Oak Hill Farm, Sonoma Land Trust’s Glen Oaks Ranch and Secret Pasture Preserve, and Audubon Canyon Ranch’s Bouverie Preserve form a protected core of more than 1,500 acres of connected open space in Sonoma Valley near Glen Ellen. For decades, we have worked on shared priorities across property lines, including watershed health and wildlife passage, and in recent years, have expanded our focus towards fire resiliency on a larger scale.
“There are a lot of great scientists in Sonoma County and a lot of people are active in this work. I am happy to be a resource for any landowner who needs some assistance with this process and encourage them to reach out to me for help,” Arden offered.
Sonoma Land Trust is a valued partner in this work and is one of the six organizations that make up the Sonoma Valley Wildlands Collaborative, working with CalFire on landscape-scale forest management and prescribed fire projects throughout Sonoma Valley.
Oak Hill Farm is protected through a conservation easement held by Sonoma Land Trust, ensuring it will remain conserved forever.
To learn more about Conservation Easements or our Living with Fire strategic plan, email us at firstname.lastname@example.org
We are incredibly grateful to the entire Bucklin/Teller family and their spouses for their support over multiple generations, which continues to sustain the work we do across the county. We are lucky to have them as part of our Sonoma Land Trust community.
Last Month’s Language of the Land Webinar
Join Sally Gale of the Chileno Valley Newt Brigade to learn about this local volunteer group that is dedicated to helping the California Newts safely reach their breeding grounds. Volunteers spend nights in two-hour shifts watching for and helping the newts cross the road so they can complete their journey to Laguna Lake and back.
Language of the Land: Risks and Solutions to Climate Change
Thursday, March 16, 6pm
Join Sonoma Land Trust and guest speaker Kathleen Biggins of C-Change Conversations to learn the latest info about climate change, its impacts, and what can be done about it. The C-Change Primer, a non-partisan, science-based, 360-degree view, provides a deep dive into the risks and potential solutions of this complex issue. Well received throughout the country by a wide range of audiences, this presentation helps people understand how climate change impacts them personally and why they should care. We will also look at how climate change is affecting our area and how Sonoma Land Trust is responding in its work.
Free Public Hikes in Partnership with Sonoma County Ag + Open Space
Sears Point Marsh Walk
Sunday, March 5, 2023, 10am–12:30pm
Winter is a great time to see the birds on the San Pablo Bay. Join us for a leisurely walk on the Dickson Trail at the San Pablo Bay National Wildlife Refuge. We’ll observe the current tidal marsh restoration area at the former Dickson Ranch in comparison to the older tidal marsh restoration at the Sonoma Baylands as we walk along the levee trail that separates them.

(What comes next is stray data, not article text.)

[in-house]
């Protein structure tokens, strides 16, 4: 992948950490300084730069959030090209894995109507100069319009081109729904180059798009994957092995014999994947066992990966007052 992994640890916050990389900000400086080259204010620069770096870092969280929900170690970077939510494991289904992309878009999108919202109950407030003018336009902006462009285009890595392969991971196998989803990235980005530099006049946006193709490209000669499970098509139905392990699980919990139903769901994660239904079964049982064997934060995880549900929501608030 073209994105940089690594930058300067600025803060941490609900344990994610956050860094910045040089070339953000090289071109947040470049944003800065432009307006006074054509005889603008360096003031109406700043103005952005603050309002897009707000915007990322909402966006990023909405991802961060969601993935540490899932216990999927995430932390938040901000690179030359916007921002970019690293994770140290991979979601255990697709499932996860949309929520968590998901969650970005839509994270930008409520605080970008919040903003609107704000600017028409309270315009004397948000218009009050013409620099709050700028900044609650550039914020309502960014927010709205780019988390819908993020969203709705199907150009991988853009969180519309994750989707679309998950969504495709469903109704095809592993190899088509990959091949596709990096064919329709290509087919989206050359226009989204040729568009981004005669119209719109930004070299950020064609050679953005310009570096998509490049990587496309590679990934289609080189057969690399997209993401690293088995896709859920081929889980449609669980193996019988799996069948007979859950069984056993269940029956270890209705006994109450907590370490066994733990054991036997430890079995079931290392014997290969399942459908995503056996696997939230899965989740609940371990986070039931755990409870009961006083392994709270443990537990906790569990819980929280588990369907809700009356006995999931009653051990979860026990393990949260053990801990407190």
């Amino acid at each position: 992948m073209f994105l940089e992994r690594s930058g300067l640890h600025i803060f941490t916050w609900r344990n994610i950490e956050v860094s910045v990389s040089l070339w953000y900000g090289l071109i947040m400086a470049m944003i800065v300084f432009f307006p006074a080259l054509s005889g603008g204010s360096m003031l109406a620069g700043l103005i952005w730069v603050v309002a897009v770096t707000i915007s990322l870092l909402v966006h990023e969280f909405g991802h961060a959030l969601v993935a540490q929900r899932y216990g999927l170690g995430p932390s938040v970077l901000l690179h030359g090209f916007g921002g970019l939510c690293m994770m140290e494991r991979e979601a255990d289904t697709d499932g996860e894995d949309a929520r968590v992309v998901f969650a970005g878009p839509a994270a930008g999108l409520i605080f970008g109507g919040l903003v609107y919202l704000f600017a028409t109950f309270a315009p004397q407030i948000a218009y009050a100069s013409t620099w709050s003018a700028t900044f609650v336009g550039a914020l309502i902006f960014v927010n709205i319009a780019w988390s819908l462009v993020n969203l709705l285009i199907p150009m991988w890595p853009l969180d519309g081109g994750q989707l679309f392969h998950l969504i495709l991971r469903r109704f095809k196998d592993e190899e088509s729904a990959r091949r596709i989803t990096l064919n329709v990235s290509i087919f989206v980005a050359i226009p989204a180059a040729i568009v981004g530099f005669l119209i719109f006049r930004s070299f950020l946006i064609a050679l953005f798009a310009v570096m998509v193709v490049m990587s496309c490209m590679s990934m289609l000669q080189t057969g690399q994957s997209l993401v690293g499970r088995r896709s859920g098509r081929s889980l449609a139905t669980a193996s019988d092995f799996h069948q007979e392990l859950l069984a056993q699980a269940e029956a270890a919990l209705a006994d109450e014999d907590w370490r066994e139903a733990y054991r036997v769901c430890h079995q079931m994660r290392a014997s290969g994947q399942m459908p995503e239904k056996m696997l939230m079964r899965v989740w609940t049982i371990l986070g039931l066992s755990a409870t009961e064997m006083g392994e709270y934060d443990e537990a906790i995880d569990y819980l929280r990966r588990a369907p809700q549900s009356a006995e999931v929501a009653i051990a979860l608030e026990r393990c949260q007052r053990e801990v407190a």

Glen Oaks Ranch Walk
Sunday, March 19, 2023, 10am–2pm
Join Sonoma Land Trust and Ag + Open Space for a hike at Glen Oaks Ranch — an historic ranch located in Sonoma Valley near Glen Ellen. We’ll take a look at some of the early blooming wildflowers, observe the regrowth post-2017 fires, and walk through an area that had a prescribed burn in the fall.
This 234-acre preserve was donated to Sonoma Land Trust in 2001. Sonoma County Ag + Open Space holds a conservation easement on this land, which designates three conservation zones — historic, agriculture and forever wild. This hike is approximately 3 miles with a 300-foot elevation gain.
There is no charge for these events, which are made possible by the voters of Sonoma County who fund the work of Ag + Open Space with a quarter-cent sales tax.
Additional Free Public Hikes
Spring Wildflowers in the foothills of Cougar Mountain
Saturday, March 18, 10am–1pm
Springtime in the Sears Point uplands brings a display of yellow violets, pink checkerbloom, blue lupines, and many other wildflowers. Join us for a walk across the foothills of Cougar Mountain to see these wildflower meadows up close while enjoying the vistas across San Pablo Bay.
This leisurely walk is about 1 mile with about 200 feet in elevation gain, across grasslands grazed by cattle.
Familias al Aire Libre: Wildflowers at Sears Point
Sunday, March 26, 1pm–5pm
Springtime in the Sears Point uplands brings a display of yellow violets, pink checkerbloom, blue lupines, and many other wildflowers. Bring your family and join Tania Delgado, Bilingual Outings Guide for Sonoma Land Trust, for a Spanish-led walk across the foothills of Cougar Mountain to see these wildflower meadows up close while enjoying the vistas across San Pablo Bay. This leisurely walk is about 1 mile with about 200 feet in elevation gain, across grasslands grazed by cattle.